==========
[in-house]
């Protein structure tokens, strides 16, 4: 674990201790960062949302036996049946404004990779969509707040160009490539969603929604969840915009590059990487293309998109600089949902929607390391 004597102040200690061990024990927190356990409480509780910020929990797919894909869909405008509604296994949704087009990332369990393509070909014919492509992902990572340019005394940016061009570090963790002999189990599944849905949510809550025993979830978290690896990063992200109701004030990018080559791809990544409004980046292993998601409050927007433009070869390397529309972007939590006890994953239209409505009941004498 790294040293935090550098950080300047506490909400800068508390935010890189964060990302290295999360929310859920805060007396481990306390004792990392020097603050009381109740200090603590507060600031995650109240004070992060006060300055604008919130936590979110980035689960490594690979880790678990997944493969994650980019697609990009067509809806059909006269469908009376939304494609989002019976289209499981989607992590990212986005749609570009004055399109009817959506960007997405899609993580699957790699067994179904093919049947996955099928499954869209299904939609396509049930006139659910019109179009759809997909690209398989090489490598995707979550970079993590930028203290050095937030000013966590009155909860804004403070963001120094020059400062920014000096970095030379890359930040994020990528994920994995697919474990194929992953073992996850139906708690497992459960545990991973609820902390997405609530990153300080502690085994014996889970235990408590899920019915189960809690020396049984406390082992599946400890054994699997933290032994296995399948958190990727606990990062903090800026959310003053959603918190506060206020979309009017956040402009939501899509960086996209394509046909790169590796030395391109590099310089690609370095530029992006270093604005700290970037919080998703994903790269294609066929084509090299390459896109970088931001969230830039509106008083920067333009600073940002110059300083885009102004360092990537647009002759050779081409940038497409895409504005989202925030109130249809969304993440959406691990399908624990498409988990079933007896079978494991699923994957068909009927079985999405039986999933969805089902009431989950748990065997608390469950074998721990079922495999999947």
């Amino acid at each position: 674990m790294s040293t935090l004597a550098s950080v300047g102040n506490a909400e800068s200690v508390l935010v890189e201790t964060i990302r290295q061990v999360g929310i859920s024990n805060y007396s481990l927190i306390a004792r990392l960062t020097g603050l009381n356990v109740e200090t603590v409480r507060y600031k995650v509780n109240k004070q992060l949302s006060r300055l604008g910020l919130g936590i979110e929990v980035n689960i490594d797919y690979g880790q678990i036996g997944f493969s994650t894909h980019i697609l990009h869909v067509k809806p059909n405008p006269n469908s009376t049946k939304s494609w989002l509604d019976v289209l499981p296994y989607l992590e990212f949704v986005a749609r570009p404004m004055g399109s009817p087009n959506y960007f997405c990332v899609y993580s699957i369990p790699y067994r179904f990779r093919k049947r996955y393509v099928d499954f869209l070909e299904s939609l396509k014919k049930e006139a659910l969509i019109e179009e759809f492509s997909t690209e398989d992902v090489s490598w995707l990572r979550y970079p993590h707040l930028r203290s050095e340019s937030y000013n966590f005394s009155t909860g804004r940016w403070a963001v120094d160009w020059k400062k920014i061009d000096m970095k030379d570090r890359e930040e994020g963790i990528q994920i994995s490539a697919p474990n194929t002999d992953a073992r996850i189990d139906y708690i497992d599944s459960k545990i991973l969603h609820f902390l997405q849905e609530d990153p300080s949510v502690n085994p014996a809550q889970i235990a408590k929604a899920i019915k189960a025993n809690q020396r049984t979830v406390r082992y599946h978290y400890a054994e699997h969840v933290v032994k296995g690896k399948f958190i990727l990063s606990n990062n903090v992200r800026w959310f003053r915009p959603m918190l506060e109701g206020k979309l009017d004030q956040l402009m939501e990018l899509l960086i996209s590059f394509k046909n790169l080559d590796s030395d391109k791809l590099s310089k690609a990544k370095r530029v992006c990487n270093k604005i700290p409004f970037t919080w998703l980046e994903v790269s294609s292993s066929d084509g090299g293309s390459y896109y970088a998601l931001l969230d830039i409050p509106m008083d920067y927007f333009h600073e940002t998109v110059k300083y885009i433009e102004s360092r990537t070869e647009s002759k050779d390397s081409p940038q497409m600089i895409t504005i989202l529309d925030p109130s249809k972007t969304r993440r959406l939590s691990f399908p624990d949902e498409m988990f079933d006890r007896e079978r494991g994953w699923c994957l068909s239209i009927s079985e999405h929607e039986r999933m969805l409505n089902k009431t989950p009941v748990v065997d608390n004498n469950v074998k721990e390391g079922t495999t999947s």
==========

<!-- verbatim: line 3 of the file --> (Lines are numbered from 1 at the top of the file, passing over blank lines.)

């Amino acid at each position: 674990m790294s040293t935090l004597a550098s950080v300047g102040n506490a909400e800068s200690v508390l935010v890189e201790t964060i990302r290295q061990v999360g929310i859920s024990n805060y007396s481990l927190i306390a004792r990392l960062t020097g603050l009381n356990v109740e200090t603590v409480r507060y600031k995650v509780n109240k004070q992060l949302s006060r300055l604008g910020l919130g936590i979110e929990v980035n689960i490594d797919y690979g880790q678990i036996g997944f493969s994650t894909h980019i697609l990009h869909v067509k809806p059909n405008p006269n469908s009376t049946k939304s494609w989002l509604d019976v289209l499981p296994y989607l992590e990212f949704v986005a749609r570009p404004m004055g399109s009817p087009n959506y960007f997405c990332v899609y993580s699957i369990p790699y067994r179904f990779r093919k049947r996955y393509v099928d499954f869209l070909e299904s939609l396509k014919k049930e006139a659910l969509i019109e179009e759809f492509s997909t690209e398989d992902v090489s490598w995707l990572r979550y970079p993590h707040l930028r203290s050095e340019s937030y000013n966590f005394s009155t909860g804004r940016w403070a963001v120094d160009w020059k400062k920014i061009d000096m970095k030379d570090r890359e930040e994020g963790i990528q994920i994995s490539a697919p474990n194929t002999d992953a073992r996850i189990d139906y708690i497992d599944s459960k545990i991973l969603h609820f902390l997405q849905e609530d990153p300080s949510v502690n085994p014996a809550q889970i235990a408590k929604a899920i019915k189960a025993n809690q020396r049984t979830v406390r082992y599946h978290y400890a054994e699997h969840v933290v032994k296995g690896k399948f958190i990727l990063s606990n990062n903090v992200r800026w959310f003053r915009p959603m918190l506060e109701g206020k979309l009017d004030q956040l402009m939501e990018l899509l960086i996209s590059f394509k046909n790169l080559d590796s030395d391109k791809l590099s310089k690609a990544k370095r530029v992006c990487n270093k604005i700290p409004f970037t919080w998703l980046e994903v790269s294609s292993s066929d084509g090299g293309s390459y896109y970088a998601l931001l969230d830039i409050p509106m008083d920067y927007f333009h600073e940002t998109v110059k300083y885009i433009e102004s360092r990537t070869e647009s002759k050779d390397s081409p940038q497409m600089i895409t504005i989202l529309d925030p109130s249809k972007t969304r993440r959406l939590s691990f399908p624990d949902e498409m988990f079933d006890r007896e079978r494991g994953w699923c994957l068909s239209i009927s079985e999405h929607e039986r999933m969805l409505n089902k009431t989950p009941v748990v065997d608390n004498n469950v074998k721990e390391g079922t495999t999947s």